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I wanted to lead a more active life when I left my finance career, with its long hours in front of a computer. Setting out to achieve something I never would have dreamed of before would keep me motivated and mark a new period of my life.
My first thought was to do a marathon, a phenomenal achievement that would require great dedication and sacrifice. However, my second thought was that I found long distance running to be crushingly boring and so quickly scrapped that idea. After some research into what the cool kids were doing I found the triathlon and fell for it instantly. The idea of having to seamlessly join three very different sports into one seemed both challenging and appealing in equal measure. Coupling that with the excuse to buy lots of shiny kit to play with, although not necessary to take part, meant that I signed up immediately.
The next step was to choose the appropriate event, one that was fairly local to London and yet still a widely known and respected part of the triathlon calendar. The Windsor Triathalon was perfect. Just a quick drive down the M4 and a multiple winner of the BTF (British Triathlon Federation) ‘Event of the Year award, so plenty of kudos to be had.
For me, it was the swim. Since learning to swim as a child, I had only paddled around in pools on holidays. The journey from this to jumping into a cold brown river at 7am with over 100 other people scrambling around one another to swim 1500m against the current of the River Thames was a long one.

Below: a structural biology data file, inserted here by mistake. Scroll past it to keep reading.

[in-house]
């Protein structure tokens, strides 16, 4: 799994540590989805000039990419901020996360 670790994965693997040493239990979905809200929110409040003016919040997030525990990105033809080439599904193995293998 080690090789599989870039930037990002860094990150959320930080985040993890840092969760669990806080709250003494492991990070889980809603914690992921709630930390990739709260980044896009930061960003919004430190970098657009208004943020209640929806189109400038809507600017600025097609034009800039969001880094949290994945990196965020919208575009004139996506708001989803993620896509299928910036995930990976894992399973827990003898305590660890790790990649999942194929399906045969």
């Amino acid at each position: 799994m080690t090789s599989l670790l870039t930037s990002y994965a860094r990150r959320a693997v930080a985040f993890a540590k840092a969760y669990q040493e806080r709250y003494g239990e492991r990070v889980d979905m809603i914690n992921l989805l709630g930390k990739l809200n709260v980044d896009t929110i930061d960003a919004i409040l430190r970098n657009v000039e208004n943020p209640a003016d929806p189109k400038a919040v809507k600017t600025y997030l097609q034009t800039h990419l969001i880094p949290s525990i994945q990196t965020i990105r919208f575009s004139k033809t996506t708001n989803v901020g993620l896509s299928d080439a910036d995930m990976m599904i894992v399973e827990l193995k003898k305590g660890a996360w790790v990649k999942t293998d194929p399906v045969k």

I started by making regular trips to the local pool to build up some stamina and after a number of weeks, I felt it was time to take the plunge into the world of open water swimming. After buying a wetsuit, I headed for my local swimming lake and spent the first 45 minutes trying to get my wetsuit on. Exhausted, I headed down to the water to wade in and promptly waded back out again because it was so cold. Summoning my courage I managed a few laps. I was struck by the almost zero visibility in the water which was very disorientating and took a while to overcome. However, perseverance was the key and come event day I was confident in my ability to get through the swim, if perhaps not in style.
The camaraderie of all the athletes on the day blew me away. From the nervous chatter when lining up for the swim (a seasoned athlete told me to just relax and enjoy it) to exchanging a few words with someone on the cycle leg who happened to have the same bike as me. At all times I felt like we were one big team, all competing against the course and our own lactic acid build up rather than each other. It made me appreciate that regardless of finish time, everyone was there for the same reason: to have a great day.
I wanted everything to be perfect for my first triathlon: the right event, the right kit, the right technique, the right training. In hindsight this was unnecessary. You are not going to set a world record on your first try so don’t put pressure on yourself to get everything right immediately. Every triathlon you do (it will be more than one, I guarantee it) you learn something new about the sport and about yourself that will make the next one better. So, as a wise man once told me, “Just relax and enjoy it!”
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